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Years After Weight Loss Surgery, Support Never Stops

Peg PalmerIn November 2008, when she was 60 years old, Peggy Palmer of Willow Grove had gastric bypass surgery. Today, she is 130 pounds lighter and much healthier and happier.

But she doesn’t attribute her success to the surgery alone. Rather, it’s the consistent support of Abington Hospital – Jefferson Health’s Institute for Metabolic and Bariatric Surgery (IMBS) that has kept her on track for all these years.

Peggy started learning about weight loss surgery in 2005. “I’d been heavy all my life, and I had a lot of medical issues, including Type 2 diabetes and pulmonary hypertension,” she says. Encouraged by her pulmonologist, Richard Snyder, MD, she attended a weight loss surgery seminar at Abington Hospital and subsequently met with Bariatric Surgeon Fernando Bonanni, Jr., MD, director of the IMBS.

“Dr. Bonanni was so professional, and he took the time to answer all of my questions,” she says. Most importantly, he helped her understand that the surgery was anything but a quick fix, and that she’d have to commit to a complete lifestyle change before and after the procedure.

“The most successful patients are those who understand that obesity has multiple causes, and surgery is just one part of the solution,” Dr. Bonanni says. “Patients need to take on the responsibility for maintaining their weight loss, but they don’t do it alone. At Abington, we’ve built a community, including physicians, nurses, nutritionists, and fellow patients, who support patients for the rest of their lives.

”Peggy prepared for her surgery for more than a year by attending classes and support groups at Abington Hospital. She also changed her diet and exercised. “I worked out even when I had to take an oxygen tank to the gym,” she says. By the time she had her procedure in November 2008, she was fully committed, educated and ready for her life to change.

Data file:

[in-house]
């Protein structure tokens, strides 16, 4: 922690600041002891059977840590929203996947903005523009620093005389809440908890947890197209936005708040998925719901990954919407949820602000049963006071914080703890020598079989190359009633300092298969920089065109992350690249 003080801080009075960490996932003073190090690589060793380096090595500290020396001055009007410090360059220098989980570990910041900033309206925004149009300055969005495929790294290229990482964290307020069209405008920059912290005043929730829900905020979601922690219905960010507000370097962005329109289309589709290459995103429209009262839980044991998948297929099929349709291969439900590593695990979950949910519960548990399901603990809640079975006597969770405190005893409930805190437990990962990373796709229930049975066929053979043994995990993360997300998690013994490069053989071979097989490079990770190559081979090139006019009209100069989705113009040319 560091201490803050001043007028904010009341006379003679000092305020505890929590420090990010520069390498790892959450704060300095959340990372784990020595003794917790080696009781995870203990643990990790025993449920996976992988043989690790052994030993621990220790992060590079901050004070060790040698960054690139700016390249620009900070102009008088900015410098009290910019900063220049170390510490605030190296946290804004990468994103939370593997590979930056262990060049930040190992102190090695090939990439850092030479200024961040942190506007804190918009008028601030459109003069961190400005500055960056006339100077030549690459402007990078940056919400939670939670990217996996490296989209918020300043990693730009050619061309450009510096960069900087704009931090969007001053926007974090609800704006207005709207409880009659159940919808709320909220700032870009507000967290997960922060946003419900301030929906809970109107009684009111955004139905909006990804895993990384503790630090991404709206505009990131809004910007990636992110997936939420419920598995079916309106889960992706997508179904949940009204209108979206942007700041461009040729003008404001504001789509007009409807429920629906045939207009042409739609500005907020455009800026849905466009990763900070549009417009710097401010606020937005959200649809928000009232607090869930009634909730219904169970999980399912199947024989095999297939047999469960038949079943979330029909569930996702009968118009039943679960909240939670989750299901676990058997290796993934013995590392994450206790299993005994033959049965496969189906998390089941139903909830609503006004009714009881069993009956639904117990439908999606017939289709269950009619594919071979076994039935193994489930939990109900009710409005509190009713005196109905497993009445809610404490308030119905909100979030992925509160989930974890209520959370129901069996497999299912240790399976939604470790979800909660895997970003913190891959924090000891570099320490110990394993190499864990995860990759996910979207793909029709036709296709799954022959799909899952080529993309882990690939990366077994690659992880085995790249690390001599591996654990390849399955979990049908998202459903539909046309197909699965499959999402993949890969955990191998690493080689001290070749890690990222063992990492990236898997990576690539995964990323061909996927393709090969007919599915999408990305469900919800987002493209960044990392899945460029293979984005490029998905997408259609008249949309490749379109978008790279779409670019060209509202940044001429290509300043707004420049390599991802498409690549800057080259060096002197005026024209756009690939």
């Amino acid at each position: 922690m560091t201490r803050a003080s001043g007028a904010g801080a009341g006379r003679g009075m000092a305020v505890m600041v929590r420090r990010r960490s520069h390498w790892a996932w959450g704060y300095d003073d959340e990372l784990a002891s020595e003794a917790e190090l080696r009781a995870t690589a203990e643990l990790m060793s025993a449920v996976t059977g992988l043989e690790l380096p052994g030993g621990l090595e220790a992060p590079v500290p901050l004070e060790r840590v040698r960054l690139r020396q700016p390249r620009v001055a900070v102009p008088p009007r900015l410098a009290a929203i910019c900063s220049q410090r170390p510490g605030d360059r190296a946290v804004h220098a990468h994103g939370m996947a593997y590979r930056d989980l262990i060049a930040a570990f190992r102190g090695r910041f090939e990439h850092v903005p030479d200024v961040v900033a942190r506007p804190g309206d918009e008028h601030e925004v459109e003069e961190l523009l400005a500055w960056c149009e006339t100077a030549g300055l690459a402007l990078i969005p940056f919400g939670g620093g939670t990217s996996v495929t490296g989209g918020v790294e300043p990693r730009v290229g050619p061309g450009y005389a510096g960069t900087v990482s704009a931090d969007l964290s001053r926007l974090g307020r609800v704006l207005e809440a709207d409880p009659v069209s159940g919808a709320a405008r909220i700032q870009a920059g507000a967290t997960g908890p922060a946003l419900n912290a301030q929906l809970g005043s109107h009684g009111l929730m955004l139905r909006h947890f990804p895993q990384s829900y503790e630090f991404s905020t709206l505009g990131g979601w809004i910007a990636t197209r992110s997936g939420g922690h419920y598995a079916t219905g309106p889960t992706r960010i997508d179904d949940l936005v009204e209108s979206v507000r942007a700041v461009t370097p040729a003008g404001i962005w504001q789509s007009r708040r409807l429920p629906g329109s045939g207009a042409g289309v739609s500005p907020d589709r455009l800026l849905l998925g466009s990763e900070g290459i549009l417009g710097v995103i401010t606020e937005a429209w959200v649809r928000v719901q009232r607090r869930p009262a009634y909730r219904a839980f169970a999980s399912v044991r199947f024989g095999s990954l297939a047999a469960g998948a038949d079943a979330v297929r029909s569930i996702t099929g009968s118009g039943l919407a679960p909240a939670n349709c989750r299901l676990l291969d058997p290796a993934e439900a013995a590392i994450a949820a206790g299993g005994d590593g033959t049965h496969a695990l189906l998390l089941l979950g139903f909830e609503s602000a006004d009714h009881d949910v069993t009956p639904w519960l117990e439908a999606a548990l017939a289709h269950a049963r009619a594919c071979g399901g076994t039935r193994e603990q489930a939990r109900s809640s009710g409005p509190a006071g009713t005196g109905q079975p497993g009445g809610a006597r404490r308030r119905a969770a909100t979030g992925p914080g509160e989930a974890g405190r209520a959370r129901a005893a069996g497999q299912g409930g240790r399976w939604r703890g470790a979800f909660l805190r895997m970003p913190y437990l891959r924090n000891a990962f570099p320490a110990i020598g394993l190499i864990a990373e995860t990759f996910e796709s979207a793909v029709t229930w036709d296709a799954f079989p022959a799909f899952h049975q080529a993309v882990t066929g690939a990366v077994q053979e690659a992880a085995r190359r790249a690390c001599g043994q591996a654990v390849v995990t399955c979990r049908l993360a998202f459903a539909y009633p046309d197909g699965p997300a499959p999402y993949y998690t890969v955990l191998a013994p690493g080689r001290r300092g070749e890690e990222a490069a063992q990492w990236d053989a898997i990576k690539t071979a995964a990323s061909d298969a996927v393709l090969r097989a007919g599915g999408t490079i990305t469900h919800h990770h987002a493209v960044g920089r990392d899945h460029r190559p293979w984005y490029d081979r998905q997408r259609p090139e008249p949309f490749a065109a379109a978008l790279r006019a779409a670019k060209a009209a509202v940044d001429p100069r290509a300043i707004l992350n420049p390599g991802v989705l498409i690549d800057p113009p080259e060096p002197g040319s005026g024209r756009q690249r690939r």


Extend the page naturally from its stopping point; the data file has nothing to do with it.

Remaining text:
And change it did. Today, eight years after her surgery, Peggy has dropped from her pre-surgery weight of 305 pounds to 178. The other changes to her health are just as dramatic: She no longer has Type 2 diabetes, her pulmonary hypertension and acid reflux symptoms have disappeared, and she takes very few medications.

But the changes haven’t come without sustained effort on Peggy’s part. She maintains a strict diet and exercises several times a week, taking water aerobics classes and walking everywhere. “I never stop moving, and I feel like I have energy to spare,” she says.

A key part of her success is her regular attendance at monthly IMBS support group meetings. “It helps keep me focused,” she says. It also gives her a chance to encourage others, especially people considering weightloss surgery.

“I know people are fearful about having surgery,” she says. “So I tell them, come to the support groups, and bring your family. Learn everything you can. Give yourself a chance to overcome your fears and change your life.”

To sign up for a free information session about bariatric surgical options, visit Jefferson.edu/AbingtonBariatrics or call 215-481-2204.